last weekend the urge to bake a little no knead bread seized me although i didn't have any flour on hand suitable for bread baking . as it takes far less time to produce this bread than a trip to the local supermarket, i decided to experiment by using FOUR YEAR OLD unbleached all-purpose. interestingly and predictably, the flavor was good and the texture much less lacy than usual. no complaints from my husband who can be quoted as saying: "maybe the holes are important to you but they aren't to me--in fact i find them undesirable"!
this weekend we had to do our bi-monthly shopping so i picked up a bag of harvest king--turned it around to check that my recipe was still on the back--and as usual had to fight the impulse to hug it. whipped up the bread in under 5 minutes (added a few droplets of water to the moisten the flour at the bottom that hadn't gotten incorporated) and left it to sit undisturbed for 18 hours. then scraped it onto a floured counter and with lightly floured hands gave it the 2 business letter folds, set it on a small silpat sheet and covered it with a big glass bowl.
after 1 hour preheated the oven to 450˚F/230˚C along with the baking stone and baby cast iron lodge pot and lid. 2 1/2 hours later, when pressing it gently with a wet finger tip and it kept the impression for a brief moment i decided to test something else: without flouring the top i lifted the bread still on the silpat, held it close to the pot, and then inverted it. gradually it detached itself from the silpat and slipped right into the pot--slightly unevenly. i jiggled it a little which didn't help much, covered it and set it on the baking stone. after 20 minutes i removed the lid and saw that the bread had risen beautifully and had some huge bubbles on the top. i lowered the heat to 400F/200C., turned the oven to convection to vent out any moisture, and baked for another 10 minutes. the bread unmolded easily. it tested 207F/97C. and the bottom was a tiny bit too brown to my taste--next time i'll try 425F/218C for the first 20 min. or maybe just bake 7 minutes with the lid off at the end. the bread resembled an etruscan drinking utensil. it had its usual lacey open texture and extra vibrant flavor due to the fresh flour.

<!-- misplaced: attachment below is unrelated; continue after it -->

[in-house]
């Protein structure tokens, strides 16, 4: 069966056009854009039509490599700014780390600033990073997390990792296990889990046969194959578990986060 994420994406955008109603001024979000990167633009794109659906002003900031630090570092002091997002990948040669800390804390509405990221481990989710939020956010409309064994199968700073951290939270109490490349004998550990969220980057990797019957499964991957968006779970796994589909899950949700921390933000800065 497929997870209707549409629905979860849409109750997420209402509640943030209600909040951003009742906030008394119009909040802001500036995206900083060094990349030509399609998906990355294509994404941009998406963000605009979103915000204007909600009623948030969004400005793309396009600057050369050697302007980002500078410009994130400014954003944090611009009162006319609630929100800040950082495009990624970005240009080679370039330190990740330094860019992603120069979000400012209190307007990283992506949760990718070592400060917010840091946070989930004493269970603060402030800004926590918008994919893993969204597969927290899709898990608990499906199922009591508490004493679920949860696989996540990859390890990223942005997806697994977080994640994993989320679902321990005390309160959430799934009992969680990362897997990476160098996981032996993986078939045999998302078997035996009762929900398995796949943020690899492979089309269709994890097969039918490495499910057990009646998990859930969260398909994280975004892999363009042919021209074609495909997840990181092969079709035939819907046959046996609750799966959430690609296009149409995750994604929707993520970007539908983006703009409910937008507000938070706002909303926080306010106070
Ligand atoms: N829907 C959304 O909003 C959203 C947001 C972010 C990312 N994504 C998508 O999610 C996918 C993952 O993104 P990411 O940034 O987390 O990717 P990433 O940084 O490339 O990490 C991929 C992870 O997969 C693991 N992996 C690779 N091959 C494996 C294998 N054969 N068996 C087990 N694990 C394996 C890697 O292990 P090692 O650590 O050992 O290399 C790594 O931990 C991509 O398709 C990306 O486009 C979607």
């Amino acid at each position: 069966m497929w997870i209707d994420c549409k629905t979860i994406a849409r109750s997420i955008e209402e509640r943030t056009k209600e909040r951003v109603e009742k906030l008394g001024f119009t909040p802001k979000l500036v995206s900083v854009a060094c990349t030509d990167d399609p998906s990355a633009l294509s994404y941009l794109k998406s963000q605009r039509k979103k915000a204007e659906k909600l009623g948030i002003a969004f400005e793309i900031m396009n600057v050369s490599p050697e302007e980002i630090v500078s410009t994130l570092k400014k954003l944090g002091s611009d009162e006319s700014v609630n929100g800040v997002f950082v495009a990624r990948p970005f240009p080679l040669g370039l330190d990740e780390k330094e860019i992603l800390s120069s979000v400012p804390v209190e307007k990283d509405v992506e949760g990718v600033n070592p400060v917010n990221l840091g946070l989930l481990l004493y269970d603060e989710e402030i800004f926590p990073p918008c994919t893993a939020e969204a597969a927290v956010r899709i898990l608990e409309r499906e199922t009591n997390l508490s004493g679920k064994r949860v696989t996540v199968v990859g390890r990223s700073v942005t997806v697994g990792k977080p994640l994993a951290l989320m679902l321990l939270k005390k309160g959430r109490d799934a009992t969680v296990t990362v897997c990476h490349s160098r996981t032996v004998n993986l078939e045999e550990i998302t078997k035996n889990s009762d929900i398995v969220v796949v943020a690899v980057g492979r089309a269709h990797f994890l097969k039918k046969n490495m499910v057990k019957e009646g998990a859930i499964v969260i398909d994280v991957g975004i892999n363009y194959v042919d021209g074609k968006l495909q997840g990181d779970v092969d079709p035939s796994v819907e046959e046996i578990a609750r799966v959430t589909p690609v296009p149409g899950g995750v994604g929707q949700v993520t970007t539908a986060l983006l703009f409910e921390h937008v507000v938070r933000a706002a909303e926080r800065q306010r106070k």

incidentally, people have complained that this technique renders the crumb too moist. i don't mind this and in fact the next day, i toast it lightly and it's still moist but much less so. if you prefer it drier the same day you have only to return it to the oven with the door open for another 10 minutes and it will help to vent internal moisture.
IDEA: as summer approaches and the heat rises, the thought of turning the oven to 450F/230C for 2 hours may justifiably leave you cold. if you have a gas grill, simply use that to preheat the pot and bake the bread. it should work perfectly. i intend to try it when my 93 year old father comes to visit. he'll just love seeing me drop the dough into the burning hot cast iron pot not to mention the simplicity of preparing the dough. by the way, a charcoal grill would work too if you use enough charcoal to get hot enough but it's more of a nuisance because more briquettes would need to be added to maintain the heat for so long a period of time.
NOTE: the recipe has already been posted in the larger size and baby size on this blog.